Surveying the ninth-inning situations around the league.
Somehow it’s already June, and it seems there is finally some actual action coming our way on the closer front. It still seems like a relatively quiet year in this regard, but there has been some moving and shaking this week. As always, you can check out the closer grid here, and the changes since last week are highlighted. Let’s get to it.
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Examining a handful of Eastern and Southern League prospects who are worthy of your attention.
Around this time last year, I started taking a look at prospects whose early-season performance had their dynasty stocks on the rise. While it’s awfully early to be diving into minor league stat lines, it’s not an exercise completely devoid of merit. You may well miss more than you hit, but last year’s early-June leaderboard mining revealed prospects such as Jacob Nottingham, Trey Mancini, and Cody Reed as prospects whose value was changing dramatically.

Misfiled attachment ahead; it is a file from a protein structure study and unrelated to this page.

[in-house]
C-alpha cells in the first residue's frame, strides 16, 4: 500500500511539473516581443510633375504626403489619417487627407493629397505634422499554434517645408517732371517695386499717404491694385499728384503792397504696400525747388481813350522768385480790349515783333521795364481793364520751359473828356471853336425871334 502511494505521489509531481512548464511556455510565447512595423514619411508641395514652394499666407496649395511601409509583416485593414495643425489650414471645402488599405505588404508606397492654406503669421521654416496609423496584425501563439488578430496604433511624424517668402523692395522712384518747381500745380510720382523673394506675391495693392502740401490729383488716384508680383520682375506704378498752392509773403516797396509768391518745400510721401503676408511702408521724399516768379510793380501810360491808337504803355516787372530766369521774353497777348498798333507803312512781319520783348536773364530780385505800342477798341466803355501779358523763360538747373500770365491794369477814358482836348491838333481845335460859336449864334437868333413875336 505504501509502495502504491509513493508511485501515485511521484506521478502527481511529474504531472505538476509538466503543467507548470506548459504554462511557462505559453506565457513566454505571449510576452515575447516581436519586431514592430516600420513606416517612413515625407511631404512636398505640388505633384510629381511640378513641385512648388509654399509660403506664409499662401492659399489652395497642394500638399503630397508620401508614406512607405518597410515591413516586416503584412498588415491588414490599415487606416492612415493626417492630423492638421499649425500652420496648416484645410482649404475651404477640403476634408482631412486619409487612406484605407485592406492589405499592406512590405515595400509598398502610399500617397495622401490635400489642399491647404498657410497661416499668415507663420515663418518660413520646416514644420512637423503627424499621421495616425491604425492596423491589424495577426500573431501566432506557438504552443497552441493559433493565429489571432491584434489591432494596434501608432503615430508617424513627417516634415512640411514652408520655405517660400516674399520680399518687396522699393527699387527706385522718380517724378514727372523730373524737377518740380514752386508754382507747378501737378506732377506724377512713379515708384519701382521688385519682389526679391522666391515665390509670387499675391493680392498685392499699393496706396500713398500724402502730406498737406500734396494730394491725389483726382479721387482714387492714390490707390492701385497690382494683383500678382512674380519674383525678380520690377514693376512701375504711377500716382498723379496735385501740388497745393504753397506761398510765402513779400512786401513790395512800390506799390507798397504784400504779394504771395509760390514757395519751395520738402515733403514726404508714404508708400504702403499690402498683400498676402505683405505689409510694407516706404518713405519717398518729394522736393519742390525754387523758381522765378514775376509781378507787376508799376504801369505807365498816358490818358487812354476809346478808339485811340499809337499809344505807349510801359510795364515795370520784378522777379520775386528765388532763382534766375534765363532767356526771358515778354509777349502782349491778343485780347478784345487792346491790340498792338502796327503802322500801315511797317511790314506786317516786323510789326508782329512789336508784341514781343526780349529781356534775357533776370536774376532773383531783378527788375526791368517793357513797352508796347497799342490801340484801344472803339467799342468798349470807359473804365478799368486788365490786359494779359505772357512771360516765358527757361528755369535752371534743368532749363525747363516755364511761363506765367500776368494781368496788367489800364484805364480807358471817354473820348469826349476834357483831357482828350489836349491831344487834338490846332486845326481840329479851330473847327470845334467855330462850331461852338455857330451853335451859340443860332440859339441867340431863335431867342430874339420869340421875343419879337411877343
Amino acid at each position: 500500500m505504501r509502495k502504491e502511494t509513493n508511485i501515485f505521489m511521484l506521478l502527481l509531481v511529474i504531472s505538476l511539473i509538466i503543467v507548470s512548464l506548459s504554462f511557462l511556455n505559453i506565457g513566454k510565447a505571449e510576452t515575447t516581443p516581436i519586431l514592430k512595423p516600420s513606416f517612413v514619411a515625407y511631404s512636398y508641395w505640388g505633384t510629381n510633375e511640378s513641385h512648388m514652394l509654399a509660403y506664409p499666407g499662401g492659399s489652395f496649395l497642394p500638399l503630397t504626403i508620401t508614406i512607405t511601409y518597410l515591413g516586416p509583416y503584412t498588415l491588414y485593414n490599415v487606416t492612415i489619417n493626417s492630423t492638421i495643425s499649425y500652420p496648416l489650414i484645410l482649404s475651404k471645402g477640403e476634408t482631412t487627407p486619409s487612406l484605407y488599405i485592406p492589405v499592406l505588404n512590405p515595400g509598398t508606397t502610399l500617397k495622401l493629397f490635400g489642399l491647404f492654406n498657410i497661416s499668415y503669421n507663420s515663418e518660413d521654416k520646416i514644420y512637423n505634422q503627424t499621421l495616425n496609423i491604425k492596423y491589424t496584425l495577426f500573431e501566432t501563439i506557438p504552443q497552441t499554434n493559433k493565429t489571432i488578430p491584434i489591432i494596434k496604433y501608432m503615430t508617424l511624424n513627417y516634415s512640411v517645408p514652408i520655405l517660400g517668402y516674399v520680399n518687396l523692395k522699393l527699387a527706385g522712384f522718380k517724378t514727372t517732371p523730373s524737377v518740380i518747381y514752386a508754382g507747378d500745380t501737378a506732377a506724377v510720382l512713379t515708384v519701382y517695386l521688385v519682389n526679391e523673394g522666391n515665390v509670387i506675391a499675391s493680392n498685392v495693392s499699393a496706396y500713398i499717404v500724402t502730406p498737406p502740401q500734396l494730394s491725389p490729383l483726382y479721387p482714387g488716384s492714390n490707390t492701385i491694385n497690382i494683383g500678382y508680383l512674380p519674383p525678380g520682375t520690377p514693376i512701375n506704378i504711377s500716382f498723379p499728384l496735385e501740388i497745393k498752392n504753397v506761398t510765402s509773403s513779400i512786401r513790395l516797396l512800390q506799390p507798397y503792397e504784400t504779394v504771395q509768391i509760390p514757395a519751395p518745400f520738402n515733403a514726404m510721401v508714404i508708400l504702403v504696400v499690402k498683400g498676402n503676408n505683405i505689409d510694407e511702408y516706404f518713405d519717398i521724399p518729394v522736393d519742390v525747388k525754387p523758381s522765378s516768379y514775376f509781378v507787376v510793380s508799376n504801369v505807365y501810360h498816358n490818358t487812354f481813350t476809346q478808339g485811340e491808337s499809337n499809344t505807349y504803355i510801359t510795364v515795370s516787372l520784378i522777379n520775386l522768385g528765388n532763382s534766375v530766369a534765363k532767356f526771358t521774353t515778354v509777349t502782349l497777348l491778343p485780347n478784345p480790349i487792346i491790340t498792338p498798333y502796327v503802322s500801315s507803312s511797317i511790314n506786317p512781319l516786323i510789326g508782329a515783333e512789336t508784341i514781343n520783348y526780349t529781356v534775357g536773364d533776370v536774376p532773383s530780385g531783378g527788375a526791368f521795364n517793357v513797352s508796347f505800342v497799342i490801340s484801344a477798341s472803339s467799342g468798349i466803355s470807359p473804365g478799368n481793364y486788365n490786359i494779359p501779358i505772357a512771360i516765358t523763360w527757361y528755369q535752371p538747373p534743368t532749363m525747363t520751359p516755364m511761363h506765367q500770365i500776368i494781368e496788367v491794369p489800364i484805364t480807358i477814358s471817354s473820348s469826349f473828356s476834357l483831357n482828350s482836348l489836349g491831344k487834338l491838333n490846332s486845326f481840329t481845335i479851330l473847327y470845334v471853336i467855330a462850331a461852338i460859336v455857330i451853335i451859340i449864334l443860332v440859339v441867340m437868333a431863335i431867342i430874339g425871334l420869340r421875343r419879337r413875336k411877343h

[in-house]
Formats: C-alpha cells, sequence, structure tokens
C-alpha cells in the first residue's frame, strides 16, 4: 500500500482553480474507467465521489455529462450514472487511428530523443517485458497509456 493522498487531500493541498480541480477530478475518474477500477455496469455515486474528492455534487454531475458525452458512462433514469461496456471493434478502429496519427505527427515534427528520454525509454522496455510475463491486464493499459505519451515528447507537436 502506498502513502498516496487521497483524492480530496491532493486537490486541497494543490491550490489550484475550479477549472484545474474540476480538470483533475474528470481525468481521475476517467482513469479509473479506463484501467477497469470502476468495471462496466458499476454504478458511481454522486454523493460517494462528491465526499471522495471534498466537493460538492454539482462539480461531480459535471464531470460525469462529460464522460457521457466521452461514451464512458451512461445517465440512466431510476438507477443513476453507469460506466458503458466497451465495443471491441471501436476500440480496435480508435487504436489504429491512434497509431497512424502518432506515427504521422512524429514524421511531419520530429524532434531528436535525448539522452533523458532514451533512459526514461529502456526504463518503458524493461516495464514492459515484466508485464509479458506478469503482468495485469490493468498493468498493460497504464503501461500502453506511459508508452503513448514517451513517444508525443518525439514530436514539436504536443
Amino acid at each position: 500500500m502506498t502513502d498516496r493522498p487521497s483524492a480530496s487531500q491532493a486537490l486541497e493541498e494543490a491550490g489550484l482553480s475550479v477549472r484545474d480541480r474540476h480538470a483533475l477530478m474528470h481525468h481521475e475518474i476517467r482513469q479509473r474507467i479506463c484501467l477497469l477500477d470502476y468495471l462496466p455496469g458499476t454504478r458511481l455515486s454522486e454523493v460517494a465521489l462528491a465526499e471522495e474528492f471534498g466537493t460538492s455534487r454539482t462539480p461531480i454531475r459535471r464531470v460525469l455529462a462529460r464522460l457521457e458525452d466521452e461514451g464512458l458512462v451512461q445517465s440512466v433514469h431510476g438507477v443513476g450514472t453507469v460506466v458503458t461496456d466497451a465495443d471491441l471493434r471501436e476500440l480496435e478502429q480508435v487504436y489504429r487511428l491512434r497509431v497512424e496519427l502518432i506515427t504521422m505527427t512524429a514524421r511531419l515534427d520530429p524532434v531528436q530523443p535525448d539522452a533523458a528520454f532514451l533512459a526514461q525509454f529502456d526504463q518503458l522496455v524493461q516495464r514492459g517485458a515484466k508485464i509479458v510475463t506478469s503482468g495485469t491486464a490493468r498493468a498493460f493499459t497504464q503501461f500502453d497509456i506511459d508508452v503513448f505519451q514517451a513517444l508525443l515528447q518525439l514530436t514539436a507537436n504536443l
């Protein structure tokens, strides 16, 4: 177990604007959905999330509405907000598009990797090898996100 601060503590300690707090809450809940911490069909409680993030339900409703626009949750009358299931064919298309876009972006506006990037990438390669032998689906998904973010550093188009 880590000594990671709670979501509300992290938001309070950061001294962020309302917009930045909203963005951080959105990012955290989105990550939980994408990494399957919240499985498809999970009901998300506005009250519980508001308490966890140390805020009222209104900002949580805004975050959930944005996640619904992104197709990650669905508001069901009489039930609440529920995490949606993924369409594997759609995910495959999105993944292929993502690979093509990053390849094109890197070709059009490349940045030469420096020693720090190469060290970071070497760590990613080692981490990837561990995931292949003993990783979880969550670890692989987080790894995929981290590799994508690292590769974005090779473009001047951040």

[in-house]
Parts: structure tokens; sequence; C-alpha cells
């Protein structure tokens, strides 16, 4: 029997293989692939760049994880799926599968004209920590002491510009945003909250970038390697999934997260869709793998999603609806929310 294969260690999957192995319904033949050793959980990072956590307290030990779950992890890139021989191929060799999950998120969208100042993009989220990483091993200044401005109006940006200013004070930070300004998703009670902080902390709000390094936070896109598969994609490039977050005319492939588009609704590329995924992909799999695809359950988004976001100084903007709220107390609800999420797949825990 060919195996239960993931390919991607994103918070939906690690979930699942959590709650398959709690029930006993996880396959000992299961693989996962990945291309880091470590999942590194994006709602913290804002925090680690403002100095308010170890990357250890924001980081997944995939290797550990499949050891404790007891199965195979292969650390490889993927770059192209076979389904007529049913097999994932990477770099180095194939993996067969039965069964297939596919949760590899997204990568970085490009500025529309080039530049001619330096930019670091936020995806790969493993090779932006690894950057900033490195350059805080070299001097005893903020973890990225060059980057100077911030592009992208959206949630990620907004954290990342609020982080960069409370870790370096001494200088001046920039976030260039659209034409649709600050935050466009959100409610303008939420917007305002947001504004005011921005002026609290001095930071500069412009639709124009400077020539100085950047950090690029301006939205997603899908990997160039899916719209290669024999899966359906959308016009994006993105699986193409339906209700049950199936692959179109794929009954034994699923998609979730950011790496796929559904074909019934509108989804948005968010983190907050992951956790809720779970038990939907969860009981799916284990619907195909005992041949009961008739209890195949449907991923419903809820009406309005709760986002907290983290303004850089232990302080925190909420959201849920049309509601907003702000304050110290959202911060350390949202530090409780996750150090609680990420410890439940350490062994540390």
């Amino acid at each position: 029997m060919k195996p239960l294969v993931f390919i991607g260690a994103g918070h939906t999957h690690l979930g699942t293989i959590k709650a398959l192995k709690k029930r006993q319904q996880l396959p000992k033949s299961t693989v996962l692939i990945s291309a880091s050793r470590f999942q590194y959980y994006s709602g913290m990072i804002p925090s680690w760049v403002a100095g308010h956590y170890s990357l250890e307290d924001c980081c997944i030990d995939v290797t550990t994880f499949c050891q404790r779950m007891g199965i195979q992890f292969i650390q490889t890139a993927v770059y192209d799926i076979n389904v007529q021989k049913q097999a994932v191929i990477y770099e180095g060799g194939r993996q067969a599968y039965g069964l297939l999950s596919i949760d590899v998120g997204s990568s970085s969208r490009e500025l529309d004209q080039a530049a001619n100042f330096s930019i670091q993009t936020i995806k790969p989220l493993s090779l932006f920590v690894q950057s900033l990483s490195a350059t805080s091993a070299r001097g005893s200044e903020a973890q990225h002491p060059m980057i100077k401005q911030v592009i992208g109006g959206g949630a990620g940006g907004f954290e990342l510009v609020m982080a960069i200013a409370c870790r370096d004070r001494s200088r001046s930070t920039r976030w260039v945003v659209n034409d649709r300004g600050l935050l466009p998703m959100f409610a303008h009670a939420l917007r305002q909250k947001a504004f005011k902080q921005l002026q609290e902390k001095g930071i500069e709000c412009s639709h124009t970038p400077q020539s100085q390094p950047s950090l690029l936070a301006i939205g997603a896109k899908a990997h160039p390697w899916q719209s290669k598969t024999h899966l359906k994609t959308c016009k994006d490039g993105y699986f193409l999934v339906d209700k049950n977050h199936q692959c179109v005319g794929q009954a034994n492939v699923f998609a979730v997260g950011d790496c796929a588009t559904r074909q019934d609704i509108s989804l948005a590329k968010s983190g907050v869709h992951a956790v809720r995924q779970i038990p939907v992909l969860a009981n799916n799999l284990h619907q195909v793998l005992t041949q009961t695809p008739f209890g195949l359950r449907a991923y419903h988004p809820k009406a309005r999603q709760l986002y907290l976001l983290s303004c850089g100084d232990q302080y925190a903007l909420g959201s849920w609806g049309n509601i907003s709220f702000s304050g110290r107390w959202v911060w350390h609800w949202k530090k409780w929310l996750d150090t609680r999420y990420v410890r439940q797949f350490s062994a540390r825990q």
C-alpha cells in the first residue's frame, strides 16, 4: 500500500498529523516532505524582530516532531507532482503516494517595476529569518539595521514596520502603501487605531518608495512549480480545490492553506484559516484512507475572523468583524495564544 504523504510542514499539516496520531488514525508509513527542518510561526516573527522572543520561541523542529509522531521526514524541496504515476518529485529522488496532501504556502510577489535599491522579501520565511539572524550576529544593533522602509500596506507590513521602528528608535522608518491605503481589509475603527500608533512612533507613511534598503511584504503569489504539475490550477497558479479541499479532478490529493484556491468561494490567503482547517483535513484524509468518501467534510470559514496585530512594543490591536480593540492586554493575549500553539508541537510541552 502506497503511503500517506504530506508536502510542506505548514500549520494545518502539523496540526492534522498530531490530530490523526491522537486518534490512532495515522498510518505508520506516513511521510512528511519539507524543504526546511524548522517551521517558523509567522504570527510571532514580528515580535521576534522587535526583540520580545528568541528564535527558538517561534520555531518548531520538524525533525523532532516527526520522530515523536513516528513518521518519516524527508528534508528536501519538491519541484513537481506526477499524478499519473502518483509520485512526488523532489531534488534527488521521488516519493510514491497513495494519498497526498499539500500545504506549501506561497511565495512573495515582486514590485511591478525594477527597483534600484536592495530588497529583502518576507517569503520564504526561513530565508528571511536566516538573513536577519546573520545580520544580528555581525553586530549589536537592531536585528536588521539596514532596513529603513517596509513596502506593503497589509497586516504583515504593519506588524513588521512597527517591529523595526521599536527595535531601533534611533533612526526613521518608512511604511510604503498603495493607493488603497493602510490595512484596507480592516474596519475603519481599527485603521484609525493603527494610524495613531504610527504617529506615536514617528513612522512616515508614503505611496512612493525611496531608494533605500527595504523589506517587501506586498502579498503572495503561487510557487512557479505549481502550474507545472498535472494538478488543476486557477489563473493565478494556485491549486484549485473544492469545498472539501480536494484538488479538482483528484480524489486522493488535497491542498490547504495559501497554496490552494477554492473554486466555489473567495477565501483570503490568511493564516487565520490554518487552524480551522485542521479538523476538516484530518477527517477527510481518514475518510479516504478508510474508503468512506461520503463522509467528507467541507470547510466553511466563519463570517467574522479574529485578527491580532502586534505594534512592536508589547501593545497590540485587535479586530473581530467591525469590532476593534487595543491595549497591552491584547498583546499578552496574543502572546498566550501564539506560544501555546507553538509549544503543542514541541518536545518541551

I hope it goes without saying that you should always try to pair stat line scouting with actual reports if you can find the information. To that end, you should definitely be reading the amazing work done by our prospect team: daily minor league updates, Monday morning ten packs, eyewitness accounts, notes from the field, chats, mailbag Q&As. It’s quite staggering how prolific they are as a unit, and how much my dynasty game has improved by soaking it all in.
A look at whether now's the time to buy or sell four notable prospects.